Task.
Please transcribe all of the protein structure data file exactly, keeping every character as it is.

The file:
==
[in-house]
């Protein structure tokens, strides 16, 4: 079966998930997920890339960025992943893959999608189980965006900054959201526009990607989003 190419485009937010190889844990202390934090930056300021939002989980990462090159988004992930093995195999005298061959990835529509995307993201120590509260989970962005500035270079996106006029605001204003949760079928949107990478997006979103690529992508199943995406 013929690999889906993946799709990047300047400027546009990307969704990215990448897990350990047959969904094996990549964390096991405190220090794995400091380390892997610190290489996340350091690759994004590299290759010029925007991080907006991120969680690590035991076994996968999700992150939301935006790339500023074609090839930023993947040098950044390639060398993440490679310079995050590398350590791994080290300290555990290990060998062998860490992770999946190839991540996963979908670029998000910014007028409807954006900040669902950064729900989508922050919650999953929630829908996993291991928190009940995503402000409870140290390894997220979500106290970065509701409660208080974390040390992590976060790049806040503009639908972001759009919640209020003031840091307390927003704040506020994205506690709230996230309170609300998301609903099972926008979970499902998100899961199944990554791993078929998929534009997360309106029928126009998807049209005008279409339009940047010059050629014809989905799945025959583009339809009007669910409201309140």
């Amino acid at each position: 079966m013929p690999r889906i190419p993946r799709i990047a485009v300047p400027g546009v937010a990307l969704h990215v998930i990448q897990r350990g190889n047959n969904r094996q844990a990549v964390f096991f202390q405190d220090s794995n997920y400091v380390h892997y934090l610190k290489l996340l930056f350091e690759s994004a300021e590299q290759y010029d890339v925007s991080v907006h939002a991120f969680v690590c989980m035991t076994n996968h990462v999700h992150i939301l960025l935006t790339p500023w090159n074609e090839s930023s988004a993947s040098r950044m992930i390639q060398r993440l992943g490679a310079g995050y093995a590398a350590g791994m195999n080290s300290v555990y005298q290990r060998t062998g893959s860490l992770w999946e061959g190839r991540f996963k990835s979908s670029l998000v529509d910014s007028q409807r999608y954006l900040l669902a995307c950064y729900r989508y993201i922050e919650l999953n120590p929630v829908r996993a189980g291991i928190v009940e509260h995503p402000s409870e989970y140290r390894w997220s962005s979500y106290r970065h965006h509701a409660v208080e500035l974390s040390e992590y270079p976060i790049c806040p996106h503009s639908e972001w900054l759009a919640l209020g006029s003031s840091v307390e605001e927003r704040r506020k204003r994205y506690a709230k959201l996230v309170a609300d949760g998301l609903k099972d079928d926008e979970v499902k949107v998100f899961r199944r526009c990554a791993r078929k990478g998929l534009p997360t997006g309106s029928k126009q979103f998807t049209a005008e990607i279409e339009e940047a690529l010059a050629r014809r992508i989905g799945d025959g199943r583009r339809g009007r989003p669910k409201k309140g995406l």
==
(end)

[in-house]
């Protein structure tokens, strides 16, 4: 079966998930997920890339960025992943893959999608189980965006900054959201526009990607989003 190419485009937010190889844990202390934090930056300021939002989980990462090159988004992930093995195999005298061959990835529509995307993201120590509260989970962005500035270079996106006029605001204003949760079928949107990478997006979103690529992508199943995406 013929690999889906993946799709990047300047400027546009990307969704990215990448897990350990047959969904094996990549964390096991405190220090794995400091380390892997610190290489996340350091690759994004590299290759010029925007991080907006991120969680690590035991076994996968999700992150939301935006790339500023074609090839930023993947040098950044390639060398993440490679310079995050590398350590791994080290300290555990290990060998062998860490992770999946190839991540996963979908670029998000910014007028409807954006900040669902950064729900989508922050919650999953929630829908996993291991928190009940995503402000409870140290390894997220979500106290970065509701409660208080974390040390992590976060790049806040503009639908972001759009919640209020003031840091307390927003704040506020994205506690709230996230309170609300998301609903099972926008979970499902998100899961199944990554791993078929998929534009997360309106029928126009998807049209005008279409339009940047010059050629014809989905799945025959583009339809009007669910409201309140």
């Amino acid at each position: 079966m013929p690999r889906i190419p993946r799709i990047a485009v300047p400027g546009v937010a990307l969704h990215v998930i990448q897990r350990g190889n047959n969904r094996q844990a990549v964390f096991f202390q405190d220090s794995n997920y400091v380390h892997y934090l610190k290489l996340l930056f350091e690759s994004a300021e590299q290759y010029d890339v925007s991080v907006h939002a991120f969680v690590c989980m035991t076994n996968h990462v999700h992150i939301l960025l935006t790339p500023w090159n074609e090839s930023s988004a993947s040098r950044m992930i390639q060398r993440l992943g490679a310079g995050y093995a590398a350590g791994m195999n080290s300290v555990y005298q290990r060998t062998g893959s860490l992770w999946e061959g190839r991540f996963k990835s979908s670029l998000v529509d910014s007028q409807r999608y954006l900040l669902a995307c950064y729900r989508y993201i922050e919650l999953n120590p929630v829908r996993a189980g291991i928190v009940e509260h995503p402000s409870e989970y140290r390894w997220s962005s979500y106290r970065h965006h509701a409660v208080e500035l974390s040390e992590y270079p976060i790049c806040p996106h503009s639908e972001w900054l759009a919640l209020g006029s003031s840091v307390e605001e927003r704040r506020k204003r994205y506690a709230k959201l996230v309170a609300d949760g998301l609903k099972d079928d926008e979970v499902k949107v998100f899961r199944r526009c990554a791993r078929k990478g998929l534009p997360t997006g309106s029928k126009q979103f998807t049209a005008e990607i279409e339009e940047a690529l010059a050629r014809r992508i989905g799945d025959g199943r583009r339809g009007r989003p669910k409201k309140g995406l």